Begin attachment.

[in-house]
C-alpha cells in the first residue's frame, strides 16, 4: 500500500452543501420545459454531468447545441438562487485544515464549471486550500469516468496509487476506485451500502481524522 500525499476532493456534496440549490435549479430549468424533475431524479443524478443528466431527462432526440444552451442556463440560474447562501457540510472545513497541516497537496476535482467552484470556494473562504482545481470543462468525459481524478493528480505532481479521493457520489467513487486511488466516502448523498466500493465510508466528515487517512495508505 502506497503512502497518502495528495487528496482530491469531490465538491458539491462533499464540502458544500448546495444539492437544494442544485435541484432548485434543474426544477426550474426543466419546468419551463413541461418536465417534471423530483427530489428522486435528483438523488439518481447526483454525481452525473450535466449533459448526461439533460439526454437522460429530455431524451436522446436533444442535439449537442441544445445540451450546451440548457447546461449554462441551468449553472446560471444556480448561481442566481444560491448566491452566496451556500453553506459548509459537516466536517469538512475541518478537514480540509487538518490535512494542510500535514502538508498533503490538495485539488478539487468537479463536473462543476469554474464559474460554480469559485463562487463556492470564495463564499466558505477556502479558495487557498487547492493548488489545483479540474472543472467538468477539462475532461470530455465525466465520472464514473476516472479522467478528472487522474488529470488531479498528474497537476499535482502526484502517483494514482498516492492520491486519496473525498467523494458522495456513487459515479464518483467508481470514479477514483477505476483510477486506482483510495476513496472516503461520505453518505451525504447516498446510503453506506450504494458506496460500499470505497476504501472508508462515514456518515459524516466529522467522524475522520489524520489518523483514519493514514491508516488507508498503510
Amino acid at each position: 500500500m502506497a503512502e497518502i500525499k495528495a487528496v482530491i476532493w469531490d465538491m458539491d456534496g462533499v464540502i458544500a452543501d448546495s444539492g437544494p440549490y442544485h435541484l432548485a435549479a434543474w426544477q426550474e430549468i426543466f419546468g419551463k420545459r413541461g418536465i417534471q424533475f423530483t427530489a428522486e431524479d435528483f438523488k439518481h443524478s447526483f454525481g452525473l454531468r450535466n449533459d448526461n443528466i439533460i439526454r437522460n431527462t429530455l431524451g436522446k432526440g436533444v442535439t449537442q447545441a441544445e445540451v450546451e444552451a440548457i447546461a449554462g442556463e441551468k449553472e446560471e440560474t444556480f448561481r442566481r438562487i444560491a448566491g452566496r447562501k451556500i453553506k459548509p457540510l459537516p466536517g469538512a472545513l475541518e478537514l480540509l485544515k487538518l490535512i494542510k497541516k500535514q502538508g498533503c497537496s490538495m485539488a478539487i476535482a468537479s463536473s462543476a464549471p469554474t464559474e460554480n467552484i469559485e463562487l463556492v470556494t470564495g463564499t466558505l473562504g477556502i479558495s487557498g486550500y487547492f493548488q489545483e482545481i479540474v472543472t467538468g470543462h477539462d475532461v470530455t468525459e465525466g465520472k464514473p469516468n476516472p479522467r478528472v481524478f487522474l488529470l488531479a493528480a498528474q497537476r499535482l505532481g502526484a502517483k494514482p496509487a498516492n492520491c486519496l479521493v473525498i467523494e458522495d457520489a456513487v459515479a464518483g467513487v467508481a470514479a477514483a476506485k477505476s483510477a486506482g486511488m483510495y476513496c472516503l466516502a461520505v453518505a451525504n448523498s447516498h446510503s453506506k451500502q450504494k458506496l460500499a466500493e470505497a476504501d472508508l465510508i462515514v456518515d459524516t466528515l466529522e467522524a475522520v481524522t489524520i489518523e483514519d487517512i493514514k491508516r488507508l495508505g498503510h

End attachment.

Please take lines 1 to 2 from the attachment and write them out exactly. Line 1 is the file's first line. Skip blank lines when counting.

[in-house]
C-alpha cells in the first residue's frame, strides 16, 4: 500500500452543501420545459454531468447545441438562487485544515464549471486550500469516468496509487476506485451500502481524522 500525499476532493456534496440549490435549479430549468424533475431524479443524478443528466431527462432526440444552451442556463440560474447562501457540510472545513497541516497537496476535482467552484470556494473562504482545481470543462468525459481524478493528480505532481479521493457520489467513487486511488466516502448523498466500493465510508466528515487517512495508505 502506497503512502497518502495528495487528496482530491469531490465538491458539491462533499464540502458544500448546495444539492437544494442544485435541484432548485434543474426544477426550474426543466419546468419551463413541461418536465417534471423530483427530489428522486435528483438523488439518481447526483454525481452525473450535466449533459448526461439533460439526454437522460429530455431524451436522446436533444442535439449537442441544445445540451450546451440548457447546461449554462441551468449553472446560471444556480448561481442566481444560491448566491452566496451556500453553506459548509459537516466536517469538512475541518478537514480540509487538518490535512494542510500535514502538508498533503490538495485539488478539487468537479463536473462543476469554474464559474460554480469559485463562487463556492470564495463564499466558505477556502479558495487557498487547492493548488489545483479540474472543472467538468477539462475532461470530455465525466465520472464514473476516472479522467478528472487522474488529470488531479498528474497537476499535482502526484502517483494514482498516492492520491486519496473525498467523494458522495456513487459515479464518483467508481470514479477514483477505476483510477486506482483510495476513496472516503461520505453518505451525504447516498446510503453506506450504494458506496460500499470505497476504501472508508462515514456518515459524516466529522467522524475522520489524520489518523483514519493514514491508516488507508498503510